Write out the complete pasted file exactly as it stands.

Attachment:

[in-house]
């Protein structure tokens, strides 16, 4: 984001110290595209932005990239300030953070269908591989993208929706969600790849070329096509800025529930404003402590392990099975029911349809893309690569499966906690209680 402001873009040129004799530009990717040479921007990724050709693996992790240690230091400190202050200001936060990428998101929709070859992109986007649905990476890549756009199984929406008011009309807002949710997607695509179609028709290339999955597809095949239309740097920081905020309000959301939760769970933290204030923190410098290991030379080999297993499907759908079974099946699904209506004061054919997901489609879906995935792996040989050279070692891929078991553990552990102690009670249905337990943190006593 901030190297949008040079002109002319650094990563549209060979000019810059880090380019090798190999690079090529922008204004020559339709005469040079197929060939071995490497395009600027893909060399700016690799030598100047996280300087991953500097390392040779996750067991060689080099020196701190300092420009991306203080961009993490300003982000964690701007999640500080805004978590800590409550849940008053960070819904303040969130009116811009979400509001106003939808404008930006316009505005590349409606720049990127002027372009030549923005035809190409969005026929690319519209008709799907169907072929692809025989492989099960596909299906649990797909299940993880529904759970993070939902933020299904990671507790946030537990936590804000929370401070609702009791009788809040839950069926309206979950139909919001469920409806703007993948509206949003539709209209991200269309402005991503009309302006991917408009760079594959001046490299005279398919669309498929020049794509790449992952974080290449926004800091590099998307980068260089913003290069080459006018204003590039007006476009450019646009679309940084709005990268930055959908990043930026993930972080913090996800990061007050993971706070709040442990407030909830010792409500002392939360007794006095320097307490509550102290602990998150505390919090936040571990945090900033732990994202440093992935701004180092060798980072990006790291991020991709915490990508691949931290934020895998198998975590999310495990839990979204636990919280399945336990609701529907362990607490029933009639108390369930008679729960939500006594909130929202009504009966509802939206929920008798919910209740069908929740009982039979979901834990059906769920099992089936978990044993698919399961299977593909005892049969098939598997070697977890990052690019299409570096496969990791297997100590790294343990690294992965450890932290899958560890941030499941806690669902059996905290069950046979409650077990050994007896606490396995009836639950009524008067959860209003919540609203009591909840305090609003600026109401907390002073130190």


[in-house]
């Protein structure tokens, strides 16, 4: 984001110290595209932005990239300030953070269908591989993208929706969600790849070329096509800025529930404003402590392990099975029911349809893309690569499966906690209680 402001873009040129004799530009990717040479921007990724050709693996992790240690230091400190202050200001936060990428998101929709070859992109986007649905990476890549756009199984929406008011009309807002949710997607695509179609028709290339999955597809095949239309740097920081905020309000959301939760769970933290204030923190410098290991030379080999297993499907759908079974099946699904209506004061054919997901489609879906995935792996040989050279070692891929078991553990552990102690009670249905337990943190006593 901030190297949008040079002109002319650094990563549209060979000019810059880090380019090798190999690079090529922008204004020559339709005469040079197929060939071995490497395009600027893909060399700016690799030598100047996280300087991953500097390392040779996750067991060689080099020196701190300092420009991306203080961009993490300003982000964690701007999640500080805004978590800590409550849940008053960070819904303040969130009116811009979400509001106003939808404008930006316009505005590349409606720049990127002027372009030549923005035809190409969005026929690319519209008709799907169907072929692809025989492989099960596909299906649990797909299940993880529904759970993070939902933020299904990671507790946030537990936590804000929370401070609702009791009788809040839950069926309206979950139909919001469920409806703007993948509206949003539709209209991200269309402005991503009309302006991917408009760079594959001046490299005279398919669309498929020049794509790449992952974080290449926004800091590099998307980068260089913003290069080459006018204003590039007006476009450019646009679309940084709005990268930055959908990043930026993930972080913090996800990061007050993971706070709040442990407030909830010792409500002392939360007794006095320097307490509550102290602990998150505390919090936040571990945090900033732990994202440093992935701004180092060798980072990006790291991020991709915490990508691949931290934020895998198998975590999310495990839990979204636990919280399945336990609701529907362990607490029933009639108390369930008679729960939500006594909130929202009504009966509802939206929920008798919910209740069908929740009982039979979901834990059906769920099992089936978990044993698919399961299977593909005892049969098939598997070697977890990052690019299409570096496969990791297997100590790294343990690294992965450890932290899958560890941030499941806690669902059996905290069950046979409650077990050994007896606490396995009836639950009524008067959860209003919540609203009591909840305090609003600026109401907390002073130190």